Vacuum metallisation is currently one of the most spectacular methods of decorating packages made of plastic. This technique enriches the package and lets it stand out in the market. The effect is a perfectly smooth surface with the gloss of polished metal. Innovative technologies allow obtaining metallised surfaces in various colours, not only gold and silver.
How is it possible?
Vacuum metallisation is based on covering the plastic material with a layer of aluminium sprayed in vacuum conditions. Aluminium (metal) is heated in a vacuum chamber to melting temperature. After appropriate surface (plastic) priming, the metal particles evenly cover the whole surface. The metallised layer is additionally protected using UV-cured lacquer. The metallised product looks like it is made of metal.
Pure elements may occur in three physical states: solid, liquid and gas, depending on the pressure and temperature. Under the influence of temperature, the physical state can be altered from solid to liquid. However, in order to obtain gas, appropriate conditions are necessary in terms of pressure. In a vacuum environment the obtained layer is not exposed to damage and its spraying and curing is more economical. In atmospheric pressure, the process of vaporization would be difficult to perform. The vacuum in the metallisation chamber must be high because any remaining particles of gas hinder the correct spreading of metal particles, which, in turn, can adversely affect the quality of the metallic gloss effect. In the process of vacuum metallisation using aluminium applied to plastic surfaces, the pressure of residual gas must be in the range of 1.33×10-4 mBar.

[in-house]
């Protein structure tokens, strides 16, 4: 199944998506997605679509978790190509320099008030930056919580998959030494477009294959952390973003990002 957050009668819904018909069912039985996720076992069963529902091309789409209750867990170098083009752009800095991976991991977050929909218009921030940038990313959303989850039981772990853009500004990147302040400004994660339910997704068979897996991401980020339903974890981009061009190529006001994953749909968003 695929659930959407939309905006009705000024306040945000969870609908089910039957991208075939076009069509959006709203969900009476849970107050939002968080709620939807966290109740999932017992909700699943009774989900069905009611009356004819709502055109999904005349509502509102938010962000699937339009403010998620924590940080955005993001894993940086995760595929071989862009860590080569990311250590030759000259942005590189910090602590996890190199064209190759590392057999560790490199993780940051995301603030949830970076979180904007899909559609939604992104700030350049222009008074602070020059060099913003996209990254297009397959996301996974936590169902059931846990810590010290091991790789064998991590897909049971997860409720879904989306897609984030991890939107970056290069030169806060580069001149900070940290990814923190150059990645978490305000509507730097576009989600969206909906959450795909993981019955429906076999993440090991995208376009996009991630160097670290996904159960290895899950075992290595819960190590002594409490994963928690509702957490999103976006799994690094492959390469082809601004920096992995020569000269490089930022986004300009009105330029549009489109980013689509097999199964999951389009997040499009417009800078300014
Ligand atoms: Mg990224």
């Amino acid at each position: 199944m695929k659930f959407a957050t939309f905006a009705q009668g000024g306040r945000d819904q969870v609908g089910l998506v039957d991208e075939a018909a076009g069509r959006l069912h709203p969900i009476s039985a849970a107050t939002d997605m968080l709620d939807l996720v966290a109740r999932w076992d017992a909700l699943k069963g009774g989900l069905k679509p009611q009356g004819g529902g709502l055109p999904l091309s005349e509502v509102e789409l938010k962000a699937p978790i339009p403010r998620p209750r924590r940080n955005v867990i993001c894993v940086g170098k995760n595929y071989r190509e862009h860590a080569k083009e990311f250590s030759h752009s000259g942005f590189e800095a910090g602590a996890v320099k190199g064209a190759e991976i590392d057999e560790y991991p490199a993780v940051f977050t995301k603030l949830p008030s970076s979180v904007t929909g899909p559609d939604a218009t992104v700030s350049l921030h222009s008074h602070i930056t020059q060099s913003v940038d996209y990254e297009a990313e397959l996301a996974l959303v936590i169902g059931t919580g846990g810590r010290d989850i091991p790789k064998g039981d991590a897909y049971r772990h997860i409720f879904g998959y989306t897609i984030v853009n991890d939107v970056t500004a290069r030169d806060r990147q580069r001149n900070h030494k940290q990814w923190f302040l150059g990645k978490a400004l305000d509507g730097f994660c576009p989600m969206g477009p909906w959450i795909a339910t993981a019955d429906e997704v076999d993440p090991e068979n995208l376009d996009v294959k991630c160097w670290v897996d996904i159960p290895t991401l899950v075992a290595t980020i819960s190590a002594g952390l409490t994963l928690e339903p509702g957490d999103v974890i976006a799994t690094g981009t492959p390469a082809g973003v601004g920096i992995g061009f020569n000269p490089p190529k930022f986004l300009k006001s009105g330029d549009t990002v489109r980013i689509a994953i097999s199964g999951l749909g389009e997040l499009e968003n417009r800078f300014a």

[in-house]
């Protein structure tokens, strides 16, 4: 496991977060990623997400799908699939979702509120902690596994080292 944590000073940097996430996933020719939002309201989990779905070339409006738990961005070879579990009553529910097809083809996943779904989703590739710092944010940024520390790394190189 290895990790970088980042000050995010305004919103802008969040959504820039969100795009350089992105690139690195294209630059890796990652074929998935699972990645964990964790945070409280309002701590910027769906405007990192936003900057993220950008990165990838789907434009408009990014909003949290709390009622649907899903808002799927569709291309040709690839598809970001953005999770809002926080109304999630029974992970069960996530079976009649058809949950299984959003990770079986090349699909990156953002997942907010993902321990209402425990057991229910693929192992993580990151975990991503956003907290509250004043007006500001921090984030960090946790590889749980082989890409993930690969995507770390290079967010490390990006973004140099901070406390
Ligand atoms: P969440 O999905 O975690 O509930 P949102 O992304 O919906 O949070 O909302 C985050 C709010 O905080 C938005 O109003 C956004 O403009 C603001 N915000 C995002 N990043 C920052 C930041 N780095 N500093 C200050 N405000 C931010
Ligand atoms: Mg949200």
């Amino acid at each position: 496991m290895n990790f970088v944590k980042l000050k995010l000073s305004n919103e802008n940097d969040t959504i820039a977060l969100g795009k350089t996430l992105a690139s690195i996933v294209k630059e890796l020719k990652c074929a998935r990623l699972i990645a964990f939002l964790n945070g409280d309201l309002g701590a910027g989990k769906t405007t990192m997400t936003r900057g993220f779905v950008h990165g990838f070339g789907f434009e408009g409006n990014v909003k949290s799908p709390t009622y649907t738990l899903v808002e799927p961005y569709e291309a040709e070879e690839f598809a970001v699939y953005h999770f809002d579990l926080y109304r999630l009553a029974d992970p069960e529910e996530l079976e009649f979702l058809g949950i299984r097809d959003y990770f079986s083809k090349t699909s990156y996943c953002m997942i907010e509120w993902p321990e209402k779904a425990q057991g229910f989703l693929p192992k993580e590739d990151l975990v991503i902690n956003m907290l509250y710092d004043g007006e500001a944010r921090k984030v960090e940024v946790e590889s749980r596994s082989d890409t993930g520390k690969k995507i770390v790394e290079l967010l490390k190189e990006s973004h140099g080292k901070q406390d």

Not only an aesthetic effect
The refining of plastic using a vacuum metallisation method is used in many branches of industry. Among everyday objects decorated with metallised layers, there are cosmetic and perfume packages. Alongside an exceptional visual effect, metallised plastic offers numerous other advantages:
- – better mechanical parameters (hardness, abrasion resistance),
- – better resistance to changes in temperature,
- – better resistance to adverse influence of light, moisture and chemical agents (especially important in the cosmetic industry),
- – lighter and cheaper than metal,
- – flawless smoothness of surface,
- – resistance to corrosion and deformation,
- – in the case of an object with a complicated shape, which is supposed to look like metal, it is much easier to make it of plastic and subject it to metallisation than to make it entirely of metal.
Thanks to metallisation we can obtain either high gloss or matt surfaces in the colour of gold, silver, chrome as well as other metallic shades of any colour. The coloured metallised details are most frequently obtained in the process of varnishing by adding appropriate dye to the surface lacquer or by vaporising another metal, e.g. copper. Vacuum metallisation and UV varnishing are mostly used for enhancing the decorative value of plastic elements.
Politech promoted metallisation and UV lacquering during the Luxe Pack 2016 Fairs in Monaco and at the PCD conference in Paris in January 2017.Powrót do listy artykułów